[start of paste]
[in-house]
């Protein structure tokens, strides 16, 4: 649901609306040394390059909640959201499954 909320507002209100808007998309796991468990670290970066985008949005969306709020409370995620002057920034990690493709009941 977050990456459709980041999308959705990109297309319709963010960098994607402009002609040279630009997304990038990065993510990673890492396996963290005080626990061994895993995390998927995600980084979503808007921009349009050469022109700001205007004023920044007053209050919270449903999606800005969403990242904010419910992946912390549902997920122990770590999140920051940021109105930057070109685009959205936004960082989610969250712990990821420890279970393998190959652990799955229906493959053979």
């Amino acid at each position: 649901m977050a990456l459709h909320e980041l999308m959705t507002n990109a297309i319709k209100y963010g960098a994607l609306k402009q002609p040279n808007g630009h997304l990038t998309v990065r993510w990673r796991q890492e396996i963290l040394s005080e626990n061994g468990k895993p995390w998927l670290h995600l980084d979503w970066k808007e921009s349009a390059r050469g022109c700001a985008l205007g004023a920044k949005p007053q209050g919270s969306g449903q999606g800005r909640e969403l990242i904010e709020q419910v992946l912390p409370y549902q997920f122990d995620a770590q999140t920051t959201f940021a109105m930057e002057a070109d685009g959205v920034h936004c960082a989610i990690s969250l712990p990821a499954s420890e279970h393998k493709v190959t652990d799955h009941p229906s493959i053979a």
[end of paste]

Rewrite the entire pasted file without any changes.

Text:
[in-house]
């Protein structure tokens, strides 16, 4: 649901609306040394390059909640959201499954 909320507002209100808007998309796991468990670290970066985008949005969306709020409370995620002057920034990690493709009941 977050990456459709980041999308959705990109297309319709963010960098994607402009002609040279630009997304990038990065993510990673890492396996963290005080626990061994895993995390998927995600980084979503808007921009349009050469022109700001205007004023920044007053209050919270449903999606800005969403990242904010419910992946912390549902997920122990770590999140920051940021109105930057070109685009959205936004960082989610969250712990990821420890279970393998190959652990799955229906493959053979």
């Amino acid at each position: 649901m977050a990456l459709h909320e980041l999308m959705t507002n990109a297309i319709k209100y963010g960098a994607l609306k402009q002609p040279n808007g630009h997304l990038t998309v990065r993510w990673r796991q890492e396996i963290l040394s005080e626990n061994g468990k895993p995390w998927l670290h995600l980084d979503w970066k808007e921009s349009a390059r050469g022109c700001a985008l205007g004023a920044k949005p007053q209050g919270s969306g449903q999606g800005r909640e969403l990242i904010e709020q419910v992946l912390p409370y549902q997920f122990d995620a770590q999140t920051t959201f940021a109105m930057e002057a070109d685009g959205v920034h936004c960082a989610i990690s969250l712990p990821a499954s420890e279970h393998k493709v190959t652990d799955h009941p229906s493959i053979a």